This book is recommended reading for planners preparing to take the AICP exam. Too often, no one is happy with new development: Public officials must choose among unappealing alternatives, developers are frustrated and the public is angry. But growing political support for urban design, developers' interest in community building and successful examples of redesigned cities all over the U.S. are hopeful signs of change. The author explains how design can reshape suburban growth patterns, revitalize older cities, and retrofit metropolitan areas where earlier development decisions went wrong. The author describes in detail specific techniques, materials, and technologies that should be known (but often aren't) to planners, public officials, concerned citizens, and others involved in development.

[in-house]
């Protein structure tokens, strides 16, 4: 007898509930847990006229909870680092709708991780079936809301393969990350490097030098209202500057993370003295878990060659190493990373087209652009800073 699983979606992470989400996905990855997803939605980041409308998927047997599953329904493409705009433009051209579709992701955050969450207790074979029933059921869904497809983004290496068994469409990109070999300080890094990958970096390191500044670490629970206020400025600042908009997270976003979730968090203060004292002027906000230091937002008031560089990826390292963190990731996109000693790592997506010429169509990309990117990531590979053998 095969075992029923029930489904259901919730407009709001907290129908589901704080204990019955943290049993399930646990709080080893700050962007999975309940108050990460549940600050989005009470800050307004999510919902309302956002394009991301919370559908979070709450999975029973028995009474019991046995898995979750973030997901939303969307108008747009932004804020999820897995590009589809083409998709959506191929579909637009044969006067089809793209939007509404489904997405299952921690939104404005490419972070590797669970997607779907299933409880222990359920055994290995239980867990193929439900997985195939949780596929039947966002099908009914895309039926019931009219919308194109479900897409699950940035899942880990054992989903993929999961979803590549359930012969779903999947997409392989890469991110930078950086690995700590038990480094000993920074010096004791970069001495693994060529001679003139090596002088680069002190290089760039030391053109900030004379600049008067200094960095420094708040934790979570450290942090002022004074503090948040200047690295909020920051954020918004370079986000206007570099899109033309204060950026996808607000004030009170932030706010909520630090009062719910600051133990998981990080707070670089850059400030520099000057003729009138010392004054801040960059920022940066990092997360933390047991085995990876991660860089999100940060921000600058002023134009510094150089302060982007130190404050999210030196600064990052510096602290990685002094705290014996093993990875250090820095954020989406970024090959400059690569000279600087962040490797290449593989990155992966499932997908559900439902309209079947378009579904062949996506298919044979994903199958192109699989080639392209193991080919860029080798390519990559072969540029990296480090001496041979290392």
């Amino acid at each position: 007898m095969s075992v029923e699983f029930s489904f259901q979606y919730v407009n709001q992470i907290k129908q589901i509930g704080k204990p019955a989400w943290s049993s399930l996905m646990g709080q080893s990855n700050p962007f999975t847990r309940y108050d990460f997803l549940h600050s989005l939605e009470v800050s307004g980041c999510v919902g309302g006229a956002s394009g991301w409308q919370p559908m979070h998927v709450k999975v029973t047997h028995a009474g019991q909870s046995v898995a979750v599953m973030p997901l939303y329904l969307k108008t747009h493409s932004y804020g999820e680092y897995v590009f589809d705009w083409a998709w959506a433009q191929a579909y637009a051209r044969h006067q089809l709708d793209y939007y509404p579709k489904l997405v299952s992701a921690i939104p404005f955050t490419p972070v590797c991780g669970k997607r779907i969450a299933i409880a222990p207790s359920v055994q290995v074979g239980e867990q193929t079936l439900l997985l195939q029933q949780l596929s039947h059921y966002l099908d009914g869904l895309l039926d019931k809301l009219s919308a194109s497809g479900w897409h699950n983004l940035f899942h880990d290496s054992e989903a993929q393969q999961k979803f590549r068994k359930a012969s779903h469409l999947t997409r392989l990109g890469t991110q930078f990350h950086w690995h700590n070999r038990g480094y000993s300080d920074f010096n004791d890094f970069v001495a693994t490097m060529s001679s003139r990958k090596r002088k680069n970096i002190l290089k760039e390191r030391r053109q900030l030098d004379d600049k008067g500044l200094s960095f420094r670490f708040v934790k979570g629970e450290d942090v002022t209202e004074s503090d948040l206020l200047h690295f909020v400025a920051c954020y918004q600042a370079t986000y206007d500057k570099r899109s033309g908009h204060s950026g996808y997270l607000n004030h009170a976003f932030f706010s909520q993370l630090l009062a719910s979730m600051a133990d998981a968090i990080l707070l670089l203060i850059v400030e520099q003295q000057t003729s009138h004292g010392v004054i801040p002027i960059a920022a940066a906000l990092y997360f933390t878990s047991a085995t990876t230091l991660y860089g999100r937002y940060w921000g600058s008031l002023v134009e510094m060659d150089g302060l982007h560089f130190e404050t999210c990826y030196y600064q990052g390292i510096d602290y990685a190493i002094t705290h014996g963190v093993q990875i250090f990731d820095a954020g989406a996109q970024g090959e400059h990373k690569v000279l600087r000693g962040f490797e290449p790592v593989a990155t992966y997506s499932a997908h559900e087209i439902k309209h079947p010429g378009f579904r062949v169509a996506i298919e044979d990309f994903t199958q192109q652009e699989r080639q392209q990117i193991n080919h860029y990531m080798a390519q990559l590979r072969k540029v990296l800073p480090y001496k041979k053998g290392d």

Table of Contents
1 The New Politics of Urban Design Part 1 Principles 2 Community--life takes place on foot 3 Liviability--urbanism old & new 4 Mobility--parking, transit & urban form 5 Equity--deconcentrating poverty, affordable housing, & environmental justice 6 Sustainability--smart growth versus sprawl Part 2 Practice 7 Designing new neighbourhoods 8 Reinventing inner-city neighbourhoods 9 Restoring and enhancing neighbourhoods 10 Redesigning commercial corridors 11 Turning edge cities into real cities 12 Keeping downtowns competitive Part 3 Implementation 13 Designing the public environment 14 Shaping cities through development regulations 15 Organization structures for urban design